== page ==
Icelandic Eyebrows

They say that eyes are the windows to the soul. But if you’re woman living in Iceland, eyebrows are equally as important.

When I first moved to Iceland, I noticed a strange commonality among my female coworkers. Every few weeks, a woman would appear at work and something would be different. Had she gotten a haircut? Was she wearing more makeup? Did she lose weight?

After a second, more detailed scan I would pinpoint the change. It was the eyebrows–they were thicker, darker and more vivid. This–shall we say–intensity was not especially attractive, almost making the women appear vaguely angry.

After some days, the women’s eyebrows would fade and become more normal looking, and my curiosity would diminish.

Image result for angry emoji
Exhibit A: Icelandic Eyebrows, Day 1

Eventually, a new friend asked if she could dye my eyebrows. I felt honored by the request, as if I were being invited into a club that I never knew existed.

“Ohhhhh! I’ve noticed that’s a thing here,” I said. “But aren’t they are bit, erm, dark afterward?”

“Nei nei,” she laughed. “Some people just leave the dye on too long. We’ll set a timer, don’t worry.”

And so, my eyebrows were dyed Icelandic-style for the very first time. I was blessed with my mother’s brows which are darker and thicker on one side but then fade into blonde nothingness toward my temples. So basically, half an eyebrow.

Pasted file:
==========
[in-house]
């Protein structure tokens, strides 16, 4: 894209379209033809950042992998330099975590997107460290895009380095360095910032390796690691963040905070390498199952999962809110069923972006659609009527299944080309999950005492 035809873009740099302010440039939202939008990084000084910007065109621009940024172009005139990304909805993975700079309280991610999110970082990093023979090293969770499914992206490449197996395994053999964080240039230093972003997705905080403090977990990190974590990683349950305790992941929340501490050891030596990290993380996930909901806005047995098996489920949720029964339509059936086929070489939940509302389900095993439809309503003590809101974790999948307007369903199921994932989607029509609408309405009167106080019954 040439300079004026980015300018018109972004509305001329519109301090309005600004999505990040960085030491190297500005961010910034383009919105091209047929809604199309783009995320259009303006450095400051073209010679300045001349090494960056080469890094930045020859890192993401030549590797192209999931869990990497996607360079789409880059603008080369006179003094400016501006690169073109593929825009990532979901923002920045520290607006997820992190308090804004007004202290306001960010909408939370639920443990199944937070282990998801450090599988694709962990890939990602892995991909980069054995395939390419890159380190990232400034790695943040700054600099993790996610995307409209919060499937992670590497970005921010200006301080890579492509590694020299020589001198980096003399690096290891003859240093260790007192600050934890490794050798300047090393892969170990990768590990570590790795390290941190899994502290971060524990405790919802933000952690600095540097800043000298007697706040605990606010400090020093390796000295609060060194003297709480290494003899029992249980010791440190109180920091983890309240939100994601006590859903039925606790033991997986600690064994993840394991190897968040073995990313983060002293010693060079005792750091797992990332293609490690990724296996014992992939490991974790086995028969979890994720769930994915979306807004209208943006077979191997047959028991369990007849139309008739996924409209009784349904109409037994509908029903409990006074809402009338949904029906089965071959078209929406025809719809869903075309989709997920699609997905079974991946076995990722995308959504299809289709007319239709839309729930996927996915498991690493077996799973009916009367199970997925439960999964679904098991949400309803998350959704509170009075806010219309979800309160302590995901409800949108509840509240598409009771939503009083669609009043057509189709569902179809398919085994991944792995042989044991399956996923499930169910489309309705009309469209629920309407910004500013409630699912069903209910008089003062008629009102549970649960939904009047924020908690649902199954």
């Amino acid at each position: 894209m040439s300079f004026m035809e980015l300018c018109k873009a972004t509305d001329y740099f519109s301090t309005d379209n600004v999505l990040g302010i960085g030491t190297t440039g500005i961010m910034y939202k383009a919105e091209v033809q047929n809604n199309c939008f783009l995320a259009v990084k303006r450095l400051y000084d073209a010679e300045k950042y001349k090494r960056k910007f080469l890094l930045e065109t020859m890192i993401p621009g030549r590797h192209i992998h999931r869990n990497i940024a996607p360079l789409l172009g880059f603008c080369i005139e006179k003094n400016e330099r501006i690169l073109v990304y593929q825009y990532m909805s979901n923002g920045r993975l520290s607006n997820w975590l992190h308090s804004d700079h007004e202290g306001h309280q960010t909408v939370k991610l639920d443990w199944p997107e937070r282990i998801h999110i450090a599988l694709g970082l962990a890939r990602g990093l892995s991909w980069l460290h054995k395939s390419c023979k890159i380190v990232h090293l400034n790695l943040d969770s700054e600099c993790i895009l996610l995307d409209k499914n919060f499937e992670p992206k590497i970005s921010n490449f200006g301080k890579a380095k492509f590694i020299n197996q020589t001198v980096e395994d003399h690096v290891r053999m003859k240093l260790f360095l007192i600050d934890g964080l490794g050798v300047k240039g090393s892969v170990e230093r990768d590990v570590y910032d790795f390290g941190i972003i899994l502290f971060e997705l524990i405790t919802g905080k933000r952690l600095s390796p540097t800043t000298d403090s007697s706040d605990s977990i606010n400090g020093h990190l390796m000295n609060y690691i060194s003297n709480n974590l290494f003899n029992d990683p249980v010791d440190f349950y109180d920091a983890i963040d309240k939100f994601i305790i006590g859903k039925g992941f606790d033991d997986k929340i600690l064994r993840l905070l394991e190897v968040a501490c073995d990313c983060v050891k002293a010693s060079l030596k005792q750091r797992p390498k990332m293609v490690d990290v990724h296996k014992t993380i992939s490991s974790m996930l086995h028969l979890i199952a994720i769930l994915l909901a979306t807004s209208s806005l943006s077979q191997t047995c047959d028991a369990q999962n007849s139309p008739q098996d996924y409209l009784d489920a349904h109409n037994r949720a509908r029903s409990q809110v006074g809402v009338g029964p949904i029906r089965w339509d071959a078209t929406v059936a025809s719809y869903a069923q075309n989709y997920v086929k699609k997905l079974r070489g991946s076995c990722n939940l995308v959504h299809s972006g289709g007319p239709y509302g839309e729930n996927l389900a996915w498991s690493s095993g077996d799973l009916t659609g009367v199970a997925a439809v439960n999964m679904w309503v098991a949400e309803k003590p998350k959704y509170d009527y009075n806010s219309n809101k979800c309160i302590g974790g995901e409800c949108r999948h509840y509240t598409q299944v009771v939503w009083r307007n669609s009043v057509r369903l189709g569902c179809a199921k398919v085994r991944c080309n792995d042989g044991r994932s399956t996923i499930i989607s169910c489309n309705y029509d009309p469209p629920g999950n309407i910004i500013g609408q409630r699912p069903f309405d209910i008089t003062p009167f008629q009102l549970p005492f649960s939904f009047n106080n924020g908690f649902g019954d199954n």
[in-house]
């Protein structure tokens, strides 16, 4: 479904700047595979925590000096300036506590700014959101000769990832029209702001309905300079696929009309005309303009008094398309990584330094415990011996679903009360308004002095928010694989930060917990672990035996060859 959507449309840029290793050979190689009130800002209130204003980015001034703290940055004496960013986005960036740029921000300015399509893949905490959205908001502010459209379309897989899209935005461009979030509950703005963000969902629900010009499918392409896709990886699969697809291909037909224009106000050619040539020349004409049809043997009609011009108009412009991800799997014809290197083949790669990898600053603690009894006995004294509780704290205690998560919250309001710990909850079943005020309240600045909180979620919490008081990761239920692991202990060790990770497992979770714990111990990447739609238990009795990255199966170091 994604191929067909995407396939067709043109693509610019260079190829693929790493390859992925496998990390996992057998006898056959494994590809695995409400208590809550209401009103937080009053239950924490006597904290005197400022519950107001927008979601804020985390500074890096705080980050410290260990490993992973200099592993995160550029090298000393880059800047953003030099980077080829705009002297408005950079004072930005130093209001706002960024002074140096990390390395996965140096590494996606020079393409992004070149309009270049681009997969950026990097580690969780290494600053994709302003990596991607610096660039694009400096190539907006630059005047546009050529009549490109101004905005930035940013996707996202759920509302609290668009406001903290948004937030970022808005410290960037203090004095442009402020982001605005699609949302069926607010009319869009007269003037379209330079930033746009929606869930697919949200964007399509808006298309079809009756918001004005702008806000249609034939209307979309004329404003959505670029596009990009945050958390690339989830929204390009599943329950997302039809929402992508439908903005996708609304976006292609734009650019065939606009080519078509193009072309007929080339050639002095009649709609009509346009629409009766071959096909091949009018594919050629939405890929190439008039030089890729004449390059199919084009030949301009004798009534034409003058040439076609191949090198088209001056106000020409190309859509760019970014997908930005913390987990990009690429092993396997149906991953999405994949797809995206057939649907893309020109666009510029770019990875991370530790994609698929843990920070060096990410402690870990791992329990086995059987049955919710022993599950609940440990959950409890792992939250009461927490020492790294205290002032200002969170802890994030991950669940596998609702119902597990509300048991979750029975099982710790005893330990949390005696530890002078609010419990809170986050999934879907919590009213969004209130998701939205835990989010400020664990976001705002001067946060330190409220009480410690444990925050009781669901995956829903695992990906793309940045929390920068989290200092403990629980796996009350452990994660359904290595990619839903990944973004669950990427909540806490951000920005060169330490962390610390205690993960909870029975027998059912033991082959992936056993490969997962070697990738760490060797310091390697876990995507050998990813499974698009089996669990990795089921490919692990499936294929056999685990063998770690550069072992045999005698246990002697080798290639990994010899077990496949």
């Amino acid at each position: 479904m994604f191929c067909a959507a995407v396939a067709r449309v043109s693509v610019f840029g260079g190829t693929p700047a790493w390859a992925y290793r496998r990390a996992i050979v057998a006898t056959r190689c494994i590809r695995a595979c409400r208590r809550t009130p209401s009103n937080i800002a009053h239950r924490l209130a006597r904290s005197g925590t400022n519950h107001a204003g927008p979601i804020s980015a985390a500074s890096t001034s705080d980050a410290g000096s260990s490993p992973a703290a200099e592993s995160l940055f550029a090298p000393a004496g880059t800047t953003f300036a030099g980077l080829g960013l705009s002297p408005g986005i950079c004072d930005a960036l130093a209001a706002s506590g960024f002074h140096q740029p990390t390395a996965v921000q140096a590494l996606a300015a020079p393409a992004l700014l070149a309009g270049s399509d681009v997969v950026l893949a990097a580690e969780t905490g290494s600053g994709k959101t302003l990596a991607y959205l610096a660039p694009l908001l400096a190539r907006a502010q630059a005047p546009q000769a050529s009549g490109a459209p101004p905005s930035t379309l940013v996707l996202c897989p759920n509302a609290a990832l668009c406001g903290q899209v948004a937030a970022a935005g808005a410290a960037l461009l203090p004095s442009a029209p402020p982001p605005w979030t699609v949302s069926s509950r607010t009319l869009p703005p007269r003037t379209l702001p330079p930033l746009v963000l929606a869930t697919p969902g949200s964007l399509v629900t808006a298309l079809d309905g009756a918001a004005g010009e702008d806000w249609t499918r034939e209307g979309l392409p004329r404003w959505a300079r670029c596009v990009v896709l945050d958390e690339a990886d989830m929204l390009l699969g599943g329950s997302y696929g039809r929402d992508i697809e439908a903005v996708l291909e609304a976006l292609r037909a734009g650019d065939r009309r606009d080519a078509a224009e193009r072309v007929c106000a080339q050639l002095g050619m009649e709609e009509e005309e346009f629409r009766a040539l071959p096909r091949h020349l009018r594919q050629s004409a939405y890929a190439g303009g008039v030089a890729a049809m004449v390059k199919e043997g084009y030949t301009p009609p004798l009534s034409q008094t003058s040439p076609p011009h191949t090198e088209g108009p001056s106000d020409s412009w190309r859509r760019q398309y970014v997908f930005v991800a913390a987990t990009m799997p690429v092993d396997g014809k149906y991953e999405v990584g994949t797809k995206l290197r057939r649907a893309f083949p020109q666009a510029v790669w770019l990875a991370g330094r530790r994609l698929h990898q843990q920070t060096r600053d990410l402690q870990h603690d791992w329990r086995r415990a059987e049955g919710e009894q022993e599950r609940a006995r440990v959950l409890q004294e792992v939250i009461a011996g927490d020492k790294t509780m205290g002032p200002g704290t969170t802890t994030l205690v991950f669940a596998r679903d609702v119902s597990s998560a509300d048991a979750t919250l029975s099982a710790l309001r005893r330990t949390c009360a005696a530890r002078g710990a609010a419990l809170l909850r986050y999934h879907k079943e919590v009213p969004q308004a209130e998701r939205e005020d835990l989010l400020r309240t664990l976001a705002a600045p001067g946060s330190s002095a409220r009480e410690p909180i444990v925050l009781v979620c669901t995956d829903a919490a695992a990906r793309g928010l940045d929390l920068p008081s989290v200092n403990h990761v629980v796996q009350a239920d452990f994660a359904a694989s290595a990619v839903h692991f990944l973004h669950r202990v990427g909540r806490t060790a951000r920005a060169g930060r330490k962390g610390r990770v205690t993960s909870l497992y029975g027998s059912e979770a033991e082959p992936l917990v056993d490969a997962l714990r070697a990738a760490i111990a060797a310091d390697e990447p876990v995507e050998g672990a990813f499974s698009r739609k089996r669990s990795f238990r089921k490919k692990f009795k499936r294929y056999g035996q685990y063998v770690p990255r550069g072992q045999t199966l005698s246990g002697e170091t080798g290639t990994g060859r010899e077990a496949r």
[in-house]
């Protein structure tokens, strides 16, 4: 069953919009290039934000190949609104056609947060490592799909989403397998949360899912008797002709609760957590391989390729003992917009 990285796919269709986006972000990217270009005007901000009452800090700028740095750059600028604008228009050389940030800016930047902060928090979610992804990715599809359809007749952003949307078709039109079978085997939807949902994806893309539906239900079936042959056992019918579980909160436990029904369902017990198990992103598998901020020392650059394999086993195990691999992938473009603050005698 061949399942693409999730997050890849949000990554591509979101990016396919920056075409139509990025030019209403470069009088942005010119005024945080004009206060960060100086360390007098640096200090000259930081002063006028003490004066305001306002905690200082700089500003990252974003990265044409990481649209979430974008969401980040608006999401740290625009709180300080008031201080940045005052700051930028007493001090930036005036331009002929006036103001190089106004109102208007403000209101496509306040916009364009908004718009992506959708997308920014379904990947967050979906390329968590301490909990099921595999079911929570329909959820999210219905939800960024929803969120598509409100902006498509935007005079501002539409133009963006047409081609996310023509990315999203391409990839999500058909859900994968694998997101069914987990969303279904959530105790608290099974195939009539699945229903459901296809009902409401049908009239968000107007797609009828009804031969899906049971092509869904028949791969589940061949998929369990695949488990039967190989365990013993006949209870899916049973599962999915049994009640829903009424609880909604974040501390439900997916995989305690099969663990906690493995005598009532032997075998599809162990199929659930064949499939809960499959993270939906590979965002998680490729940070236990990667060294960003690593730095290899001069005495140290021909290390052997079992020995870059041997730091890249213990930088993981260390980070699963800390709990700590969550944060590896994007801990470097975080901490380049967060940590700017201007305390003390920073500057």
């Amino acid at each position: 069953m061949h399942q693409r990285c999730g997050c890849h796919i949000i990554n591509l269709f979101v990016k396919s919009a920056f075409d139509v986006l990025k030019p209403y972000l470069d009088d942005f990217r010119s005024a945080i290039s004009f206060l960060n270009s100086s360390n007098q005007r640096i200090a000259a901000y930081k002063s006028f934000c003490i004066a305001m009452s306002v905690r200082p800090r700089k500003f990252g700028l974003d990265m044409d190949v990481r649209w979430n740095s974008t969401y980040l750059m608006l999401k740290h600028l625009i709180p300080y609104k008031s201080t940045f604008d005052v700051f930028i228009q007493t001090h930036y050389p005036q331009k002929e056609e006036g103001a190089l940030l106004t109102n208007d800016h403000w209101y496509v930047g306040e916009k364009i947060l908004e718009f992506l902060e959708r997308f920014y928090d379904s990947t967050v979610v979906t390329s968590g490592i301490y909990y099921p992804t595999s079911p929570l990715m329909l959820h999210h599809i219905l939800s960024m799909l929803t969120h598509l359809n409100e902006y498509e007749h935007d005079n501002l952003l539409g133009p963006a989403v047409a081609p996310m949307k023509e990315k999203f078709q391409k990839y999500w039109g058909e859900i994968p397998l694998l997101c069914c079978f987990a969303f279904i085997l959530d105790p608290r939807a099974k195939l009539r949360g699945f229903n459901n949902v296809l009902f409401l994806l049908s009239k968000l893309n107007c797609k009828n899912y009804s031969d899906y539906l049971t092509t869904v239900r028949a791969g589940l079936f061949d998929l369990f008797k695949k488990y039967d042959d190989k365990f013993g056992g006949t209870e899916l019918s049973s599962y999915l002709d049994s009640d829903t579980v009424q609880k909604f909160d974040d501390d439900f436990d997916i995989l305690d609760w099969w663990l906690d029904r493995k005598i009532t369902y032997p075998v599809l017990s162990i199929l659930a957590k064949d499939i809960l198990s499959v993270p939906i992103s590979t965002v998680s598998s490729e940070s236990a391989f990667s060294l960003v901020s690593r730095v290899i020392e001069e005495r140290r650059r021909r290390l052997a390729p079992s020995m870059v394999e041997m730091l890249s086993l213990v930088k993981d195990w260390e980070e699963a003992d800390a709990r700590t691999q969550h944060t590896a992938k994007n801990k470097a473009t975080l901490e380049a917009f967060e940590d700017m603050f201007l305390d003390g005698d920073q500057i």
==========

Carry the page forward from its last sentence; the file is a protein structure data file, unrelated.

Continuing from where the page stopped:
The dye made the blonde hair turn an appropriate brown-black, and suddenly, my eyebrows were even and well-shaped. And while the brows were a teensy bit too dark on that first day, they faded quickly and were soon the perfect shade.

Yesterday, we went to look at another house for sale. The conversation was taking place in Icelandic until my husband told the homeowner that I was American and was still learning the language.

“Oh, I’m sorry,” she said, “You just really have an Icelandic look to you.”

I smiled, knowing exactly why I been mistaken for a local. The night before, I’d had my eyebrows done.

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